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Both S&TA and other fisheries organisations in Scotland have made repeated approaches to local government planning departments concerning individual planning applications for either expanding existing sites or establishing new ones. In all cases, as well as commenting on local conditions, such as proximity to wild salmon and sea trout migration routes, we point out the generic problems associated with aquaculture (see S&TA Scientific Review below), and the need for a more radical approach to regulation.  Some recent examples in which S&TA has been involved include:

  • Eilean Grianain, North of Carradale, Campbeltown – Argyll & Bute Council – new farm passed, with all objections from wild fish organisations ignored
  • Broad Bay, Isle of Lewis – Western Isles Council – new farm.  Council has asked that the application be resubmitted with modifications, but no evidence of serious notice being taken of generic concerns around aquaculture and wild fish – otherwise the farm would not be sited in the proposed area
  • Isle Ewe, Loch Ewe – Highland Council – expanded farm – decision on application pending
  • A freshwater smolt farm in Loch Shin was recently refused permission to expand by Highland Council, but its permission to remain in situ was not rescinded.  It should be noted that this type of open cage smolt production in a river system with wild salmonid populations present would not be permitted in Norway, the world’s largest producer of farmed Atlantic salmon.

In none of these cases, nor any that we know of previously, have the generic problems associated with aquaculture caused any council to change its view about the advantages of having fish farming in their region – economic sustainability invariably takes precedence over environmental sustainability.  This is in contrast to S&TA’s insistence that all round sustainability is possible within a responsibly operated and robustly regulated fish farming industry, of which local authorities have a significant role to play through the planning process.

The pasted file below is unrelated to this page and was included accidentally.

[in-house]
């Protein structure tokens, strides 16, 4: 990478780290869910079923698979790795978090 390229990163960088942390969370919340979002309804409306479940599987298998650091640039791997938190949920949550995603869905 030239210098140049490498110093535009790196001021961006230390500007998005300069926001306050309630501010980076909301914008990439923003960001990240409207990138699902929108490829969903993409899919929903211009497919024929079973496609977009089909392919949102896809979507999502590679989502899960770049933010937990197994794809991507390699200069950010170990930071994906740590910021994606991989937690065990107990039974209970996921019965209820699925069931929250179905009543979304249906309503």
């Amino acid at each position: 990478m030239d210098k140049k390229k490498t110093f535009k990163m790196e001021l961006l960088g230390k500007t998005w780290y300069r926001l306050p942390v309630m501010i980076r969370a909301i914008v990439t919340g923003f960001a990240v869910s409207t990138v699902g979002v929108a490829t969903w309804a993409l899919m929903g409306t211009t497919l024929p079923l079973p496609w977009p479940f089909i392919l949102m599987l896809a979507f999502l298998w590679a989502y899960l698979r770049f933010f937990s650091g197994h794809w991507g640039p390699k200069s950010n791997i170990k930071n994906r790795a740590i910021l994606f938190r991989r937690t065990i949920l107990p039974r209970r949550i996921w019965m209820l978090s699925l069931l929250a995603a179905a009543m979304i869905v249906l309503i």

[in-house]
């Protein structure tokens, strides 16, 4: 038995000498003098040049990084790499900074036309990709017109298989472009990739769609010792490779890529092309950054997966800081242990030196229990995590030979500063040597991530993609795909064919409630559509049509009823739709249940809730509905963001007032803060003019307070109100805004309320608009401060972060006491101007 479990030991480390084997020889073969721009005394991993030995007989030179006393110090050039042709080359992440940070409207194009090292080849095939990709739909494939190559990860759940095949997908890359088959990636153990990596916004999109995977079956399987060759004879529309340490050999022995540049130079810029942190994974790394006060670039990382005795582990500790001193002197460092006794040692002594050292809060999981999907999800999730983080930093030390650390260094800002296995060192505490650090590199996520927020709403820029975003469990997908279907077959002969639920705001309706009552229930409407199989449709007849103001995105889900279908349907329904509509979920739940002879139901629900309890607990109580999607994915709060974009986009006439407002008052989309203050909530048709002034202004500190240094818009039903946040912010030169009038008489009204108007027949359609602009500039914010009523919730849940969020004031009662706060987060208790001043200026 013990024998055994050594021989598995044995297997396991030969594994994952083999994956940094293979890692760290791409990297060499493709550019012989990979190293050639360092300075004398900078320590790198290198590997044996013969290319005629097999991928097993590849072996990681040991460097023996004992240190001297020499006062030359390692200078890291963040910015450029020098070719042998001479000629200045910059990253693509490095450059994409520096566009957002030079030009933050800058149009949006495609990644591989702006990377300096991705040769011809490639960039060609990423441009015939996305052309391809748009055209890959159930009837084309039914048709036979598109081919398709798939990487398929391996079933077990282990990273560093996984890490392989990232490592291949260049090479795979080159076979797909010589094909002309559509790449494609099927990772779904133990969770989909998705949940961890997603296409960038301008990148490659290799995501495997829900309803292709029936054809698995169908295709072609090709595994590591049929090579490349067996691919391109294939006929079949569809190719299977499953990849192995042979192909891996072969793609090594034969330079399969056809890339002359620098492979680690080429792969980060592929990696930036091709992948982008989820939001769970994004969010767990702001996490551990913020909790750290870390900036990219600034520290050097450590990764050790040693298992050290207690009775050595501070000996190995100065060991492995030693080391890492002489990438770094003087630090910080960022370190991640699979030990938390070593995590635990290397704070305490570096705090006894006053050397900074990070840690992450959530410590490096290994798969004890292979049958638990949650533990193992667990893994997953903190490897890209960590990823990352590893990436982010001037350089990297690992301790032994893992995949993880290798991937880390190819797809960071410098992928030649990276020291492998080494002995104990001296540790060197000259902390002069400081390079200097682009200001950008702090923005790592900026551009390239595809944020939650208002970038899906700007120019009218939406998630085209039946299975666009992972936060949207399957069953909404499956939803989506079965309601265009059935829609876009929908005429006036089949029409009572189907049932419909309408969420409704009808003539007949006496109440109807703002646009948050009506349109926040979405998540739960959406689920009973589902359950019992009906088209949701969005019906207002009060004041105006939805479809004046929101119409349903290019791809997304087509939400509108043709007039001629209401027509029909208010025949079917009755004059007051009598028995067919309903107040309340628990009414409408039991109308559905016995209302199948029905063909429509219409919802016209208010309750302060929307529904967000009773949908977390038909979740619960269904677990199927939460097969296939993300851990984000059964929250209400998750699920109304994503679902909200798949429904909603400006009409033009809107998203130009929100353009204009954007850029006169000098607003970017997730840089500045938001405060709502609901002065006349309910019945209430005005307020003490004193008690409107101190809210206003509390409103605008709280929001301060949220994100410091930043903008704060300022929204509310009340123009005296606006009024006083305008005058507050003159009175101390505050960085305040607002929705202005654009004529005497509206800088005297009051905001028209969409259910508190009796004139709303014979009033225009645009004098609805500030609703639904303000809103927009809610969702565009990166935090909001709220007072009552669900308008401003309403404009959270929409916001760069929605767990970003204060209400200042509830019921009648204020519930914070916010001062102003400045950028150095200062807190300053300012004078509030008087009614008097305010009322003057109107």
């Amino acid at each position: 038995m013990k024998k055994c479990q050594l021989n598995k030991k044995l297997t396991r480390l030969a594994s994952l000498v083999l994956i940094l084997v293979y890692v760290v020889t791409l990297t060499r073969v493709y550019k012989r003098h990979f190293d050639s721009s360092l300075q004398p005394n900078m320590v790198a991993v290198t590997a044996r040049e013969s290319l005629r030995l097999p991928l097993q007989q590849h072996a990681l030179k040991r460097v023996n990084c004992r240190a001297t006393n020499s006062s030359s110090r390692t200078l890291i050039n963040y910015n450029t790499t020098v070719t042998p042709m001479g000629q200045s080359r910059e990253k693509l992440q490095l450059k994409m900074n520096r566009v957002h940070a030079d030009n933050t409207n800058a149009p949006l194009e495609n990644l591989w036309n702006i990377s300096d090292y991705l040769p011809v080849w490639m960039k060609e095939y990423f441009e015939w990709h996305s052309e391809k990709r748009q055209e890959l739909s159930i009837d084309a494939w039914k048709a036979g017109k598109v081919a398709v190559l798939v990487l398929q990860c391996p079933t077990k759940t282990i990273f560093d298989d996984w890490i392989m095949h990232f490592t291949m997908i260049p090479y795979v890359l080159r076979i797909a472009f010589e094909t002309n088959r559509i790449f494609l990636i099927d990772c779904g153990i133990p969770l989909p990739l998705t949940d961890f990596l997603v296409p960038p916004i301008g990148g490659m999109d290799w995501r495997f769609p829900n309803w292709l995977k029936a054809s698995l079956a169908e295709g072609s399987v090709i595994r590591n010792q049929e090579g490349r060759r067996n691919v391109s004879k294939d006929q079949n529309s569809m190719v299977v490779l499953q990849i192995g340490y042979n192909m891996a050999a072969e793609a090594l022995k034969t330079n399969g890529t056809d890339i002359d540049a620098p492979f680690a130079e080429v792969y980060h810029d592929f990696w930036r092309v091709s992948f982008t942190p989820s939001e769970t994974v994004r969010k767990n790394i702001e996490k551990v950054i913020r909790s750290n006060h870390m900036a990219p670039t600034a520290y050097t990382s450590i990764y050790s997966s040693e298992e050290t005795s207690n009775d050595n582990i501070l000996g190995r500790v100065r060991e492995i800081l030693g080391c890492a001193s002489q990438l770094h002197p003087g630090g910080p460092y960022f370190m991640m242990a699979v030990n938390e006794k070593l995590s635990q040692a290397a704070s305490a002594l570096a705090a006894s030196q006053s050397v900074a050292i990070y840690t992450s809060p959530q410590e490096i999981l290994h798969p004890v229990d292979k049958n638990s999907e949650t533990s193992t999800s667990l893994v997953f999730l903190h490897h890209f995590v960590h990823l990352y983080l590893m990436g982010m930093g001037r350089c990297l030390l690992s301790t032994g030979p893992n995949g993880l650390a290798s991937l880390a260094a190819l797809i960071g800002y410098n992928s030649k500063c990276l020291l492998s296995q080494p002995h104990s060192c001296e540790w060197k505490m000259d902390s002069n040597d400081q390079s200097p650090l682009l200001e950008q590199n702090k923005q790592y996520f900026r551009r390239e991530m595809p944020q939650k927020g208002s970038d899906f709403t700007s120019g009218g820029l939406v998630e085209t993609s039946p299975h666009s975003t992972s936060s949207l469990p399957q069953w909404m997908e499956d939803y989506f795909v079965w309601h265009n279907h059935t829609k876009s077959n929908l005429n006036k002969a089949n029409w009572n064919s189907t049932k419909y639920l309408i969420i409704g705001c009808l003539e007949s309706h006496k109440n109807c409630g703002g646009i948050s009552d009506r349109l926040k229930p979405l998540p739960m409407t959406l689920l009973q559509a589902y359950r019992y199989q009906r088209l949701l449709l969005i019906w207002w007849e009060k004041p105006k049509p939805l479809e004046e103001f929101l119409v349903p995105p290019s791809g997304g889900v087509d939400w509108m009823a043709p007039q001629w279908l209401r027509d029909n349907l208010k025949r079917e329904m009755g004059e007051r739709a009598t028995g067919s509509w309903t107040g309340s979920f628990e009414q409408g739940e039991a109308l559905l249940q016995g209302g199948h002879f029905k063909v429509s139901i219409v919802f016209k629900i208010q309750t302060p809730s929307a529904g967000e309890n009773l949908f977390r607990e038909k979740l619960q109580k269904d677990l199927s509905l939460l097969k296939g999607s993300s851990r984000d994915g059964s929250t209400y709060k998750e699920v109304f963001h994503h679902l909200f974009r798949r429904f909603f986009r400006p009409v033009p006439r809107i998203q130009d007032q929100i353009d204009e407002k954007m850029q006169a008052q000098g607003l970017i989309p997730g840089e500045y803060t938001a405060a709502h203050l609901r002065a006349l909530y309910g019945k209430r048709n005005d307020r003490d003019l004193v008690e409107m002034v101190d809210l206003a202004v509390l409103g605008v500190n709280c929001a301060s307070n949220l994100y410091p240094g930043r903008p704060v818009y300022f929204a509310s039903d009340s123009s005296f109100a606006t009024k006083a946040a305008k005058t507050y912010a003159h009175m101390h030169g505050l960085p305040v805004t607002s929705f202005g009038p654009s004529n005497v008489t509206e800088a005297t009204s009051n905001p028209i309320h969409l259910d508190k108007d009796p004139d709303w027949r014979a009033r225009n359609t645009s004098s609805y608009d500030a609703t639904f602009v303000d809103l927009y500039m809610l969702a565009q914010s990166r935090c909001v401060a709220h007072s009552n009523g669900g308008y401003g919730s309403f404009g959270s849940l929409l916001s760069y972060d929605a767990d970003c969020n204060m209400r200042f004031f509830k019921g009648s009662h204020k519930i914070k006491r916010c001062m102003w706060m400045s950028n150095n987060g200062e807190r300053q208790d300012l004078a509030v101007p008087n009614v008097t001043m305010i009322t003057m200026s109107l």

SEPA has been approached on both the relevant issues in the past. Its position is that sea lice emanating from marine salmon cage units, the biggest problem with salmon farms located close to wild salmon and sea trout rivers and lochs, do not constitute a discharge, and therefore fall outside its remit. Similarly, escapes from freshwater loch cages are also outside SEPA’s responsibility. It therefore appears that no national agency in Scotland takes responsibility for these issues, and that the industry operates under a voluntary code of practice.
On a national scale, there have been countless attempts by individual rivers owners, district salmon fishery boards, fishery trusts, wild fishery interest groups and environmental groups to lobby government over the past 15 years to relocate seawater salmon farms from the mouths of salmon rivers and freshwater farms from lochs with migratory fish.

S&TA was represented on the Freshwater Fisheries Forum, set up by the Scottish Government to review fisheries legislation. This led to the Aquaculture and Fisheries (Scotland) Act 2007, but the regulation of aquaculture is still mainly conducted under a voluntary code of practice – there is no serious intent being shown by the Scottish Government to be more robust, despite this enactment.

On an international scale, S&TA, along with colleagues in other NGOs from around the northern hemisphere, has put pressure on the Scottish Government through the North Atlantic Salmon Conservation Organisation (NASCO) - an international organisation, established by an inter-governmental Convention in 1984 with the objective to conserve, restore, enhance and rationally manage Atlantic salmon through international cooperation, taking account of the best available scientific information.  Member jurisdictions include USA, Canada, Denmark (in respect of Greenland and the Faeroe Islands), Norway, Russia and the EU, with Iceland (a founder member) temporarily dropping voluntarily to observer status following their economic difficulties. S&TA is a member of the NASCO NGO group, which has official status at NASCO alongside national delegations. 
The Scottish Government, as members of the EU delegation, is signed up to several NASCO agreements and resolutions, including: